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It's not a film class. It's a Humanities 101 class that runs less than 2 hours, so the film's duration matters. I recommended Badlands, The Straight Story, Picnic at Hanging Rock, and Vertigo, for starters.

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Evan C   

 

What age teens?

 

College freshmen.

It's not a film class. It's a Humanities 101 class that runs less than 2 hours, so the film's duration matters. I recommended Badlands, The Straight Story, Picnic at Hanging Rock, and Vertigo, for starters.

 

That changes things slightly.

I definitely recommend Rashomon (it's 88 minutes, explores human behavior and feelings of guilt, showcases telling a story from four different vantage points, and introduces them to Kurosawa without whom many of their probable favorite films would not exist)

 

Paths of Glory (also 88 minutes) would be a fantastic choice for Kubrick

 

12 Angry Men (96 minutes) explores prejudices, our legal system, and talk about Lumet's shifting of lenses to make the jury room look smaller as the arguments intensify

 

The Purple Rose of Cairo (82 minutes) would be great for exploring a story within a story

 

Grave of the Fireflies (89 minutes) as a warning, I do know people who have found this too depressing to like it at all

 

Modern Times (87 minutes)

 

After Hours (97 minutes) might need some explanation, but I could potentially see that working

 

Episodes from The Decalogue could work really well.

 

Anything by the Dardennes (Rosetta and Lorna's Silence might be too intense for an introduction)

 

For Hitchcock: Rope (80 minutes) The Lady Vanishes (96 minutes)

 

For Welles: The Lady from Shanghai (87 minutes)

 

Most Bresson would be a fine length, but he might be a little ambitious for teens with minimal film experience.

Edited by Evan C

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I made this list of 25 films every high school student should see for another thread. The 2-hour limit for film watching and discussion could prove difficult.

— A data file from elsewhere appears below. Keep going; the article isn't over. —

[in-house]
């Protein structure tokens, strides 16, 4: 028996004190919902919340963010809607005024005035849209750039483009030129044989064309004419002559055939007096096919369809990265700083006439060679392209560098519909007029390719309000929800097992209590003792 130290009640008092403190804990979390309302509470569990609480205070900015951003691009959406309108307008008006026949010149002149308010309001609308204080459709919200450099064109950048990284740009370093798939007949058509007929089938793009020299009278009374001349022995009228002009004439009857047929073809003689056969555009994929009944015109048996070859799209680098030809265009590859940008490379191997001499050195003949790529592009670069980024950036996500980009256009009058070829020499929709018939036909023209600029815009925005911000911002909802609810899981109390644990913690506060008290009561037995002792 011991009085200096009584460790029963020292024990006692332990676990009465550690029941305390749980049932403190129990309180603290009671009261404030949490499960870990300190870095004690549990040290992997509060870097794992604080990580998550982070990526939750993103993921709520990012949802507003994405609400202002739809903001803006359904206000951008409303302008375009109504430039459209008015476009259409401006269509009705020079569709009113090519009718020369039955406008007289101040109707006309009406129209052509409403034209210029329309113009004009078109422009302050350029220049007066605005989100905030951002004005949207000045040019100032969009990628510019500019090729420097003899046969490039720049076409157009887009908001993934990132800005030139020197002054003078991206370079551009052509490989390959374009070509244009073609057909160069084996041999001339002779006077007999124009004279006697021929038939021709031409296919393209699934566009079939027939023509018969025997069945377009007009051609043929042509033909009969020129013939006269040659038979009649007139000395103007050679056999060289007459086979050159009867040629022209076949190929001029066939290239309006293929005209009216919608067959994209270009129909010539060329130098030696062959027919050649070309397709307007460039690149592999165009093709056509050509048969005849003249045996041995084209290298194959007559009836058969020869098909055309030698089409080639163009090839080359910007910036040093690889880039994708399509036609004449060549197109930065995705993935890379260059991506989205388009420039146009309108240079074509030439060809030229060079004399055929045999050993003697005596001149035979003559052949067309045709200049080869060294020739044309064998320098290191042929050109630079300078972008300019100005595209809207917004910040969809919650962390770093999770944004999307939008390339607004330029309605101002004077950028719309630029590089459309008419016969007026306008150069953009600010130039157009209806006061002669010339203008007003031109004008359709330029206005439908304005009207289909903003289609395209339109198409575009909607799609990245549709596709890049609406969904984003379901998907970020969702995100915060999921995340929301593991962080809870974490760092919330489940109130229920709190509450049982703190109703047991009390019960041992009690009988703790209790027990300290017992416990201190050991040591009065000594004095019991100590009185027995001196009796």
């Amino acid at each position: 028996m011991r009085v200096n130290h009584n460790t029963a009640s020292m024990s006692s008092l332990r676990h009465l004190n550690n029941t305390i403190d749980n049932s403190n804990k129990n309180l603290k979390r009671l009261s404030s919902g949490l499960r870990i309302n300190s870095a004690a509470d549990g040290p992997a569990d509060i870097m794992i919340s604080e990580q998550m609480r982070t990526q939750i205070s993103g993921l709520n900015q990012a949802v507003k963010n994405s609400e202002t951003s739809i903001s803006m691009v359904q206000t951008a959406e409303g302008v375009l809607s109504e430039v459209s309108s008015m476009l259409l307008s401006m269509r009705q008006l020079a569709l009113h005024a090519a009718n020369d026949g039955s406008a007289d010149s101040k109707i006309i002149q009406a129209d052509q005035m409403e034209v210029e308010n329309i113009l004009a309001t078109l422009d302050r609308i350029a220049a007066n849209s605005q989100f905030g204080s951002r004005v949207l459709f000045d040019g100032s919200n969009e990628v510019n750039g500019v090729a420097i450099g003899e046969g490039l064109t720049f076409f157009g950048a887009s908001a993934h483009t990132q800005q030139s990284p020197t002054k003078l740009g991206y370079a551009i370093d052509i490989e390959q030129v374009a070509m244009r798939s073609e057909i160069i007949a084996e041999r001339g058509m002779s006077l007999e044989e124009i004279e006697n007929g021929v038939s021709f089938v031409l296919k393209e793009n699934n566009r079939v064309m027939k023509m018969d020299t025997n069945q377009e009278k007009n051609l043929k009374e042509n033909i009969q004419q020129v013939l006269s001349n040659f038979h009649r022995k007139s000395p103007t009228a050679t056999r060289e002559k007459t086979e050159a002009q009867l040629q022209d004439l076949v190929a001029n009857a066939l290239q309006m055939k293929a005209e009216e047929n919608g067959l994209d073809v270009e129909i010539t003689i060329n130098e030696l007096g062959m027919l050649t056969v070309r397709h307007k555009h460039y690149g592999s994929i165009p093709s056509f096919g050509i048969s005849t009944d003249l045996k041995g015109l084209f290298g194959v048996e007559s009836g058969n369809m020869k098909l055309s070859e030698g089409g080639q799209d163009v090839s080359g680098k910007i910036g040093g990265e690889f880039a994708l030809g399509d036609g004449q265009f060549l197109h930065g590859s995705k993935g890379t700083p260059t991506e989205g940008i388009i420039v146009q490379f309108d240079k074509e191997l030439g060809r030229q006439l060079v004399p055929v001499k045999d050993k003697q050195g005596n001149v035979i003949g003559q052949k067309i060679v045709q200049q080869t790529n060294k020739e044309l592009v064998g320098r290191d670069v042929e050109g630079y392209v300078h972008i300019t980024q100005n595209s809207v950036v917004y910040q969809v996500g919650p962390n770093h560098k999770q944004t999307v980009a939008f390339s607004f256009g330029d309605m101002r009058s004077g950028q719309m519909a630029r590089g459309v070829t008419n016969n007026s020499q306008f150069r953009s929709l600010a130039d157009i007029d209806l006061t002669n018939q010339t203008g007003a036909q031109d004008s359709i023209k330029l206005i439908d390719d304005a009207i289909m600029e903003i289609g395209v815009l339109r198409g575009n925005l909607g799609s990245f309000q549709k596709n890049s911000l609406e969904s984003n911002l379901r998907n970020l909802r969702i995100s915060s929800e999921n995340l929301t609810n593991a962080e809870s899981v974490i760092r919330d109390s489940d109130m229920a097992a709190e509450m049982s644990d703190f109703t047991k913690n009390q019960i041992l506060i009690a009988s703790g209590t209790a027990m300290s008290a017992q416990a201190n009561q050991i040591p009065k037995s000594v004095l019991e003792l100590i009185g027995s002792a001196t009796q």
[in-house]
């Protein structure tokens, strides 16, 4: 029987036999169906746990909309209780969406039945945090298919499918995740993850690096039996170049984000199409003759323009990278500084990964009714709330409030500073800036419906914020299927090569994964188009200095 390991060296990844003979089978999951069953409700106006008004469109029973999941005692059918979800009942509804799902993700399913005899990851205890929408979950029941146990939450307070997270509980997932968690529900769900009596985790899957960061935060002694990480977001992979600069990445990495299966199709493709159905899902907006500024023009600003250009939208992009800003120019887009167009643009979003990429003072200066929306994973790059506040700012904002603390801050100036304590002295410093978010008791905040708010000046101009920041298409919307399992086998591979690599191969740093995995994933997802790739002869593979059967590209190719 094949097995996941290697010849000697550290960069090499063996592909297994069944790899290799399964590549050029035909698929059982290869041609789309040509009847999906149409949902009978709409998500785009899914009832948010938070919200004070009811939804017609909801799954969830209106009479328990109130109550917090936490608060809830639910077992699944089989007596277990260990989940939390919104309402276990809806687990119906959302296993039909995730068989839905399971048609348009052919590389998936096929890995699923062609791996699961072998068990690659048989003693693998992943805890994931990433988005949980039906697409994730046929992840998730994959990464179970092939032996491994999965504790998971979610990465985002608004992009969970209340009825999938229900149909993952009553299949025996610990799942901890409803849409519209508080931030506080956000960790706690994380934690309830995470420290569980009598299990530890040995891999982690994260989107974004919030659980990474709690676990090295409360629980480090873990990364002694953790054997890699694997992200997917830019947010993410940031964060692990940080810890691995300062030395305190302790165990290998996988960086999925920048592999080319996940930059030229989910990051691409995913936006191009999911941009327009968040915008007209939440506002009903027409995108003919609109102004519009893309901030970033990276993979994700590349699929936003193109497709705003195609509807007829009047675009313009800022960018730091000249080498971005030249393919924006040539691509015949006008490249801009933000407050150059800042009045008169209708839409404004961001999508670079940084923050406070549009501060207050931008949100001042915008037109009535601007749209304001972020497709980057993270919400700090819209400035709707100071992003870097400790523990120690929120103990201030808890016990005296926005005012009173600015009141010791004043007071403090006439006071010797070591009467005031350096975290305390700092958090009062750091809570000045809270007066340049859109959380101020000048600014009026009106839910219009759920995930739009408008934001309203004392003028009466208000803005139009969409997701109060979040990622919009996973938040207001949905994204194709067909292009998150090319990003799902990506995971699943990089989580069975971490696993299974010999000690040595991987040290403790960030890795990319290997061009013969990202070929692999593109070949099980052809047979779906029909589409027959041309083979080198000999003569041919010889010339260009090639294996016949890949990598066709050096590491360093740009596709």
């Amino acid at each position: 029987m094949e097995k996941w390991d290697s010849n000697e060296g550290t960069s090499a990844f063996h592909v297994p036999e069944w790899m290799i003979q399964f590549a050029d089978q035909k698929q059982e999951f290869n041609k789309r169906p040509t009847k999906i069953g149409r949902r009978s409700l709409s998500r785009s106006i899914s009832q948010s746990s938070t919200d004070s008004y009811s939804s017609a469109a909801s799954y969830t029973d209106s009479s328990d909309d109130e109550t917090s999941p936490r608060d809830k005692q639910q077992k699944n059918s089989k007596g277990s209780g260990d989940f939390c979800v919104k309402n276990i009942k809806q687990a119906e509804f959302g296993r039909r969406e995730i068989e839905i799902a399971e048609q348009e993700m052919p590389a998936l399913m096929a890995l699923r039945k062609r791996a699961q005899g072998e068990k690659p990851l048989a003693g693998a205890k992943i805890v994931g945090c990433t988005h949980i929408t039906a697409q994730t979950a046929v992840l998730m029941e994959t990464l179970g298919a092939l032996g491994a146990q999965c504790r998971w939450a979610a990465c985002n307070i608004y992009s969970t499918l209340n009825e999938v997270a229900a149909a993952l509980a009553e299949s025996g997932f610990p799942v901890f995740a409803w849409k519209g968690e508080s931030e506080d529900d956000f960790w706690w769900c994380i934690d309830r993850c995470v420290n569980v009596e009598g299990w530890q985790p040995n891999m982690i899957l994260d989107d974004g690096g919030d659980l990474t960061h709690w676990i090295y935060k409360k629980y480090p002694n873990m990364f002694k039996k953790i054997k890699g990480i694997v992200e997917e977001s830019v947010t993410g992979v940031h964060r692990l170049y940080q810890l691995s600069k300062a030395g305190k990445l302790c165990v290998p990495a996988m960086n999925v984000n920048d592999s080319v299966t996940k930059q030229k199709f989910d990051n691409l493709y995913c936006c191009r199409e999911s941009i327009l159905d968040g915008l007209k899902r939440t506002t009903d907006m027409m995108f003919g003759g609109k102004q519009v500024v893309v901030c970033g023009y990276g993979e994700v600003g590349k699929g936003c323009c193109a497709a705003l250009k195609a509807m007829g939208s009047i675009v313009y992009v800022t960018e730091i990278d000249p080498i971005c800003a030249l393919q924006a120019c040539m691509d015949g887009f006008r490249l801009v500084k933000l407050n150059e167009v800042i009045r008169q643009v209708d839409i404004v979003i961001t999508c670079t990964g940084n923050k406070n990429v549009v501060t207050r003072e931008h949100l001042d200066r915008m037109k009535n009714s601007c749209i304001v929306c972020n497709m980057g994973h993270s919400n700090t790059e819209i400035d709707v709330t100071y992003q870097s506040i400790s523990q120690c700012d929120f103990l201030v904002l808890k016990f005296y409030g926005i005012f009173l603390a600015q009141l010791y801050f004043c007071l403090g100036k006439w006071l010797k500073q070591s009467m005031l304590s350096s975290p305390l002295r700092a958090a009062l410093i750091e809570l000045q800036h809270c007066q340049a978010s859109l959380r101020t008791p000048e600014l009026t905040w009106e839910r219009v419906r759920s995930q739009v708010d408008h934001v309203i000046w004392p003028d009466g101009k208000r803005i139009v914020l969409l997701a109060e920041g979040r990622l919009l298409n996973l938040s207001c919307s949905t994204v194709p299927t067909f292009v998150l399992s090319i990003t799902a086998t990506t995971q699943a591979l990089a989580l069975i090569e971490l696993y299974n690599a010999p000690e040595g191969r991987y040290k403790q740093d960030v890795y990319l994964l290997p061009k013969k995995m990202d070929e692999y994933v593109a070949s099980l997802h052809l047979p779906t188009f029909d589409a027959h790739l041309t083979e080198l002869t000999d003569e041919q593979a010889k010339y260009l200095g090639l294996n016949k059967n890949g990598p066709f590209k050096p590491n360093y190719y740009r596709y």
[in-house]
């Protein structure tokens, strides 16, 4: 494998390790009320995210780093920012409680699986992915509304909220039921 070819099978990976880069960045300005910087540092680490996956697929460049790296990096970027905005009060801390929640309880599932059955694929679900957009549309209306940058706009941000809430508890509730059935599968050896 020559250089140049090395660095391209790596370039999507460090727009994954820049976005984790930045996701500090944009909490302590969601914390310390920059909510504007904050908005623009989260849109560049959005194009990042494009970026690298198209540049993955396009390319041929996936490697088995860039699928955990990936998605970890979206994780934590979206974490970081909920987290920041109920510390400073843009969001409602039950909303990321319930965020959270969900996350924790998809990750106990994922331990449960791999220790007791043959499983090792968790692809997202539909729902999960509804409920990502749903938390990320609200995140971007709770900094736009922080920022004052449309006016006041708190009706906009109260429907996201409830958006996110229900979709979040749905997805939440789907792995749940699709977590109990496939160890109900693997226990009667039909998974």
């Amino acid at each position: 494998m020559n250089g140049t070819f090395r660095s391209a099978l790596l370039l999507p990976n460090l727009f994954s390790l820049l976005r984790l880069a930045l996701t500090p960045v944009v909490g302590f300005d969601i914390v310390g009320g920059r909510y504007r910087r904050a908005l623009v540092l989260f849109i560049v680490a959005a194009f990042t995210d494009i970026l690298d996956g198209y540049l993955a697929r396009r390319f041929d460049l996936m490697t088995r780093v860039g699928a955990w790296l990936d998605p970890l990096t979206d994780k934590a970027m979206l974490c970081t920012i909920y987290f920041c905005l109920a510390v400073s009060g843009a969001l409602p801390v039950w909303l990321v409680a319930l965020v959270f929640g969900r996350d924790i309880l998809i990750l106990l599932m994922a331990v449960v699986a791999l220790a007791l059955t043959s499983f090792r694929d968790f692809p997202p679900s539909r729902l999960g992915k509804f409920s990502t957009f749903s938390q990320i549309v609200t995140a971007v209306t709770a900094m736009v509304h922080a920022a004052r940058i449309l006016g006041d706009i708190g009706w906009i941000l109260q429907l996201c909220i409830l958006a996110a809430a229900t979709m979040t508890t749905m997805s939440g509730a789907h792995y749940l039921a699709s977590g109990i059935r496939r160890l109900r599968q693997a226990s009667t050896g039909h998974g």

I'd also recommend recent popular films that young people would typically watch, but ask much more critical and provoking questions about it. e.g. facilitating an analysis of Guardians of the Galaxy or Dawn of the Planet of the Apes.

 

I heartily second Evan's suggestion for The Decalogue, and now wish it was on my previous list.

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Joel Mayward wrote:
: I'd also recommend recent popular films that young people would typically watch, but ask much more critical and provoking questions about it.

 

Yes, definitely. If the question is how to encourage critical *thinking*, especially among people who might not have tried it before, then there are plenty of "popular" films that might actually be somewhat rewarding to look at that closely.

 

The first examples that come to my mind aren't that *recent*, but you can always ask why the camera looks at what it does in films like E.T. the Extra-Terrestrial (all adult faces are obscured or kept offscreen for the first two thirds of the film, except for the mother's, to encourage us to see things from a child's point of view) or Rear Window (the camera stays in Jimmy Stewart's apartment... except for a few brief, shocking moments when it doesn't; why does the perspective suddenly change at those points? how does it affect our identification with the characters?).

 

In my presentation on film grammar, when I get to the point where I contrast low angles with high angles, I point out how our very first glimpse of Darth Vader in the original Star Wars was shot from a low angle, pointing up at him, so that he loomed over us very menacingly... whereas our almost-last glimpse of him in Revenge of the Sith was shot from a high angle, looking down at him as he yelled "Nooooo!", to emphasize how diminished and pathetic he had become.

 

Examples like that should abound in any decently-made "popular" film. (Though many "popular" films are certainly not decently made!)